ARM AMBA AHB Notes:
The AHB bus has 2 phases, Address Phase and Data phase.
HREADY. Whats the fuss?
HREADY is an output signal from every slave, which is routed to
every Master and every slave.
This means each slave will have 2 HREADY signals
HREADY_in and HREADY_out.
HREADY output signal from an AHB Slave is and indication by the
slave to 'extend' the data phase of AHB transfer.
This can typically happen if the slave cannot respond immediately,
and therefore this slave asserts the HREADY
signal output to a value of '0', to tell the Master to extend the
data phase, so that the slave have enough time
Address phase cannot be extended by definition, hence all slaves
must sample the address during this time.
However it is important to remember that if the data phase which is
being 'extended' by the Slave
coincides with the address phase, then this will have an side effect
of this address phase being extended
HREADY signal is both, input and output from Slaves.
Q. Why HREADY an o/p from slave?
A. HREADY is an o/p from slave so that it can extend the data phases
if it needs more time as said above.
Q. Why HREADY is an input to slave?
A. This is for all the slaves on the bus to know if any slave on the
system has requested to 'extend' the data phase,
and if so, then any other slave may not start respond to any
'address' phase which may have coincided with the
This corner case typically happens when a slave say S1 decides to
extend the last data phase of an burst transfer.
The last data phase of a burst transfer can happen while the
address bus is indicating a new transfer to a new
slave say S2. If the slave S1 decides to pull the HREADY low, on the
last 'data phase' then the
slave S2 must know that S1 has pulled down the HREADY low, and
it (S2) must not
respond to this address phase which occurs in the same cycle as the
last data phase of Slave S1, as a previous transfer to slave S1 has
not yet concluded.
And the only way S2 can know if S1 has pulled the HREADY low, is
HREADY output from S1 to HREADY input to S2.
Infact the HREADY output from every slave is 'ANDed' together to
give a system-wide HREADY signal,
which is fed to every slave as HREADY input.
So if any slave asserts the HREADY low, this system-wide HREADY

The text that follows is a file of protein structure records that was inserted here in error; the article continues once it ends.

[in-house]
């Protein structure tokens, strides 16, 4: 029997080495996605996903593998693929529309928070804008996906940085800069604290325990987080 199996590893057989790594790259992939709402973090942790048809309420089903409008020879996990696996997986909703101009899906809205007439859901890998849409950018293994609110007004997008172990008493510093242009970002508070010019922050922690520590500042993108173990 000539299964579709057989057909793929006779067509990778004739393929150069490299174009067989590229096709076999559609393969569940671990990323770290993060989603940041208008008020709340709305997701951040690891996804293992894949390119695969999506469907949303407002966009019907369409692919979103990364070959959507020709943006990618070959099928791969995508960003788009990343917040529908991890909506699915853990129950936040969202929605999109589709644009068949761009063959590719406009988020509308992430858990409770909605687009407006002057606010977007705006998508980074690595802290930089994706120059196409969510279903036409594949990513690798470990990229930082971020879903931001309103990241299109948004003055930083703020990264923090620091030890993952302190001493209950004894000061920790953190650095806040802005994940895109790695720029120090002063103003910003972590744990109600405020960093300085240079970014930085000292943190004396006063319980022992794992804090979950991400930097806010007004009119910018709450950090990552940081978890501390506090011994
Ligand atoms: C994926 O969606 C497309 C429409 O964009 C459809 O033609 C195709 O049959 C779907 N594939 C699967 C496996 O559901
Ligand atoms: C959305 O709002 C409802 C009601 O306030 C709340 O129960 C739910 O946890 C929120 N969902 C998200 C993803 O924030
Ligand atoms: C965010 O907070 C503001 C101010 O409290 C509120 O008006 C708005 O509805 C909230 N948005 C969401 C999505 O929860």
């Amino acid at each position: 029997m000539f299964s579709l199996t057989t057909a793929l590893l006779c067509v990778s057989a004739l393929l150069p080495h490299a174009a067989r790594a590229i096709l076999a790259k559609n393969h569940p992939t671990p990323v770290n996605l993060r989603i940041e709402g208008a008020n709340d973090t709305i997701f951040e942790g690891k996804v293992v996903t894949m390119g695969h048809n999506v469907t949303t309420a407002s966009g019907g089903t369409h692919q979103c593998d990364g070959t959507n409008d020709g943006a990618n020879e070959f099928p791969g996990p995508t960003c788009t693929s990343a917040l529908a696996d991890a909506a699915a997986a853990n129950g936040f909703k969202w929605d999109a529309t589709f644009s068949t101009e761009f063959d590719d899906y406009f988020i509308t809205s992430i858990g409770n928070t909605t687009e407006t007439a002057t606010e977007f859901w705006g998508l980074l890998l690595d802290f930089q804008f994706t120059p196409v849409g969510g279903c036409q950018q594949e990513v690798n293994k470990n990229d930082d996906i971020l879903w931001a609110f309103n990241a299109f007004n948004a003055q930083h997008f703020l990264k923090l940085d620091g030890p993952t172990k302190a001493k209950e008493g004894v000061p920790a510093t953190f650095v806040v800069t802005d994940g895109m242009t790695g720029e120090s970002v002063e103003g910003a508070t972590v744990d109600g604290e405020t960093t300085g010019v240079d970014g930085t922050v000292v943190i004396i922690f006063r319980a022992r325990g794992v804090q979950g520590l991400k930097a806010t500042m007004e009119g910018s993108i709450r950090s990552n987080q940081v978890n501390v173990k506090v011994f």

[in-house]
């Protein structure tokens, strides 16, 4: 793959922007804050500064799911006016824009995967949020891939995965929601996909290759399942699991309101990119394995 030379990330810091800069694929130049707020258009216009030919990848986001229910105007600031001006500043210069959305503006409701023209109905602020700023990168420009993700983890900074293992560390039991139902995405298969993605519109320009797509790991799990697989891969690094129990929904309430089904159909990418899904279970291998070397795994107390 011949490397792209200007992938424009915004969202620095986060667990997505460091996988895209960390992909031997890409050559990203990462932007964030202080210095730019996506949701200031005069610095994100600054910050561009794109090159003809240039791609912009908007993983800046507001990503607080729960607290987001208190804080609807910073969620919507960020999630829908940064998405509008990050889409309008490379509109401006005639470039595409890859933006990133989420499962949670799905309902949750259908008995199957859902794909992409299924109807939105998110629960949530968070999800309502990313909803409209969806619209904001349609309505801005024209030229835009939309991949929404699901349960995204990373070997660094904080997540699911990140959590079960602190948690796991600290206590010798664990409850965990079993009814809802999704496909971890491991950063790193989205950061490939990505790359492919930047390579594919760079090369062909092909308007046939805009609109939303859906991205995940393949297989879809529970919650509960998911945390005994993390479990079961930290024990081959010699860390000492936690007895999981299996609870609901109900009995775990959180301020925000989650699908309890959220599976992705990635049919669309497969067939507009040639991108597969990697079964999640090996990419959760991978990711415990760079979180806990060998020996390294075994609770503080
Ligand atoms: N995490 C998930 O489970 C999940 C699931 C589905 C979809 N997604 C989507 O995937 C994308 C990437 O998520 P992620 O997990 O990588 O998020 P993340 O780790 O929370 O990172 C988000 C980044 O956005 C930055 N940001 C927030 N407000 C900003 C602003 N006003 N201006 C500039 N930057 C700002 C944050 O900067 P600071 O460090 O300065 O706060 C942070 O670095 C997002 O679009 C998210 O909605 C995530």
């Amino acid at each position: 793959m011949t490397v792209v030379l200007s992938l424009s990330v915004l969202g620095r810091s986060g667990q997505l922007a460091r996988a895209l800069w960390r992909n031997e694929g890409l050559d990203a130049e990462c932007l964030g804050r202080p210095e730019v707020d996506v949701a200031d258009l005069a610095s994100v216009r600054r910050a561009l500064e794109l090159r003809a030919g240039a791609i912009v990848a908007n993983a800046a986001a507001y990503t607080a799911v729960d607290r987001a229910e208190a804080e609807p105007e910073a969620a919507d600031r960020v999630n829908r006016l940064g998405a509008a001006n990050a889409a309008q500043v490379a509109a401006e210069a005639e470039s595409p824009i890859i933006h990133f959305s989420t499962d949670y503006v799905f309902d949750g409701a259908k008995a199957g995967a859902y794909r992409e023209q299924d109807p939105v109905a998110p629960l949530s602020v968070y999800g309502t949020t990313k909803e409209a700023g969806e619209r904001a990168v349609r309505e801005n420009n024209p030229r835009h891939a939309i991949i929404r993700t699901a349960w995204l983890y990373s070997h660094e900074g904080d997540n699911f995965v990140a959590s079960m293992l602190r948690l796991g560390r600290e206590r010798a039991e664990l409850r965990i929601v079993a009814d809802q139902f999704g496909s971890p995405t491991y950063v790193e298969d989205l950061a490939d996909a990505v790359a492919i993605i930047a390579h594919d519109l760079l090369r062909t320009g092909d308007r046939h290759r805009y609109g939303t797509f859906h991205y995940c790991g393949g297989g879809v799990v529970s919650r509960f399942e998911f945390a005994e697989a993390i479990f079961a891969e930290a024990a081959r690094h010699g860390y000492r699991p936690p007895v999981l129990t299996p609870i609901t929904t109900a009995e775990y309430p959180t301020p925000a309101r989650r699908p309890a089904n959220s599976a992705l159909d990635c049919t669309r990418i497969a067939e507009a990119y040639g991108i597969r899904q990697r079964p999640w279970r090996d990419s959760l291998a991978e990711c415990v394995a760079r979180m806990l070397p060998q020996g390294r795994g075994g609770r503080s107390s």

signal, which is the AND of all
the HREADY outputs of all the Slaves, goes low. And since this ANDed
HREADY signal goes to each slave
as in input, each slave waits for this ANDed HREADY to go '1',
before they can respond.
Hence each AHB slave must have an HREADY output to be able to extend
the data phase
and each AHB slave must have an HREADY input to know if any other
Slave on the system is
requesting a data phase extension, and if the input HREADY to any
slave is '0', then this slave must wait
for its HREADY input to go '1', before it can respond to any AHB
The figure below and following explanation makes it more clear.
A. The Arbiter Grants a Master the bus on the Last clock cycle of
the data phase of the previous Master,
because the arbiter keeps track of the number of transfers and it
knows the burst size and all characteristics.
Say an INCR4 burst is currently ongoing by Master1 to Slave2. The
data phase will be 4 clock cycles,
if the HREADY from Slave2 is always high.
The Dataphase will however be 5 clock cycles if say for example the
Slave2 extends the DP3 into two
clock cycles say DP3_0 and DP3_1, HREADY being '0' in DP3_0.
In absence of HREADY being an input to slave, another slave in the
system say Slave3, will
see its HSEL go '1' in DP3_0, and it will start responding in DP3_1,
which will result in data corruption.
But Since HREADY is also availsble to this Slave3, it will come to
konw that even when it has its HSEL go to '1'
The recommended default value of HREADY is '1'.
Q. When would a master sample 'hready'
A. Since 'hready' is only related to data phase, the Master would
sample 'hready' at the N+1th edge, where N is the clock edge, at
which it issued the data.
When a master is granted the bus and is performing a fixed length
burst it is not
necessary to continue to request the bus in order to complete the
burst. The arbiter
observes the progress of the burst and uses the HBURST[2:0] signals
to determine how
many transfers are required by the master.
For undefined length bursts the master should continue to assert the
request until it has
started the last transfer. The arbiter cannot predict when to change
the arbitration at the
end of an undefined length burst
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